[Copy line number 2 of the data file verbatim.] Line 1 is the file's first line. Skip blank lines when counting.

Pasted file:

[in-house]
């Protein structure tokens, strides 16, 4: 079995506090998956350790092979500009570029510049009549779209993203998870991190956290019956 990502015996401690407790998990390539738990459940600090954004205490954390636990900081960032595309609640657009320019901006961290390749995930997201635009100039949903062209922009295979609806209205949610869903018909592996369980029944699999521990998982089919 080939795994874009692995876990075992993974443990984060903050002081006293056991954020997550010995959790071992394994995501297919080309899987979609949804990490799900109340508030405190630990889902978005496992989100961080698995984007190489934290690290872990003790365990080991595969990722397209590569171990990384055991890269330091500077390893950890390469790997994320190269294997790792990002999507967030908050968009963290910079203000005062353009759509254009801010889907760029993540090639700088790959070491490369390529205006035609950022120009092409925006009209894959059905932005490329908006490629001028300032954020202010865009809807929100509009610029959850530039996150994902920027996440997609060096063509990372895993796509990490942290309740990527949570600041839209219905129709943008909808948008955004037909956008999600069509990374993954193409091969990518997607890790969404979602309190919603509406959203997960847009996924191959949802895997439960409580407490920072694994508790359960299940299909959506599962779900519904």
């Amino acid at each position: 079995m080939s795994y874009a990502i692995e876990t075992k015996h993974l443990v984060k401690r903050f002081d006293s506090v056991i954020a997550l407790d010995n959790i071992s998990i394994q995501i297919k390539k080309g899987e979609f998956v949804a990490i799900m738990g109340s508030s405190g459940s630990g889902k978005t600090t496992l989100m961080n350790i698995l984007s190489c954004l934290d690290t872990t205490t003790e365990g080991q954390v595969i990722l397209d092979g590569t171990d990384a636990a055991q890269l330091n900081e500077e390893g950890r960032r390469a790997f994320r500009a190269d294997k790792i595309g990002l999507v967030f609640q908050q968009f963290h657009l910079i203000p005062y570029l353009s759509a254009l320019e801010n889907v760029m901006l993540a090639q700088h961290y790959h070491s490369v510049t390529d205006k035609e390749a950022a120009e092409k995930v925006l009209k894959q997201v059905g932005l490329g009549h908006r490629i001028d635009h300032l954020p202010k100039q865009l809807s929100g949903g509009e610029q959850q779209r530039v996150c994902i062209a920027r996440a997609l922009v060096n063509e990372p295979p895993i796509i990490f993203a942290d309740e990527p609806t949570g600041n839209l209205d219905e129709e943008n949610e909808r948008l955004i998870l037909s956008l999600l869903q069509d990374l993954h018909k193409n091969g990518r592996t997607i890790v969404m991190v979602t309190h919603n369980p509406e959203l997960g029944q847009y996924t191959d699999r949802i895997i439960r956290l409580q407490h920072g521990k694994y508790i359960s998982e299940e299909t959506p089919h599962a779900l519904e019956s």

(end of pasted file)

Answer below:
């Protein structure tokens, strides 16, 4: 079995506090998956350790092979500009570029510049009549779209993203998870991190956290019956 990502015996401690407790998990390539738990459940600090954004205490954390636990900081960032595309609640657009320019901006961290390749995930997201635009100039949903062209922009295979609806209205949610869903018909592996369980029944699999521990998982089919 080939795994874009692995876990075992993974443990984060903050002081006293056991954020997550010995959790071992394994995501297919080309899987979609949804990490799900109340508030405190630990889902978005496992989100961080698995984007190489934290690290872990003790365990080991595969990722397209590569171990990384055991890269330091500077390893950890390469790997994320190269294997790792990002999507967030908050968009963290910079203000005062353009759509254009801010889907760029993540090639700088790959070491490369390529205006035609950022120009092409925006009209894959059905932005490329908006490629001028300032954020202010865009809807929100509009610029959850530039996150994902920027996440997609060096063509990372895993796509990490942290309740990527949570600041839209219905129709943008909808948008955004037909956008999600069509990374993954193409091969990518997607890790969404979602309190919603509406959203997960847009996924191959949802895997439960409580407490920072694994508790359960299940299909959506599962779900519904």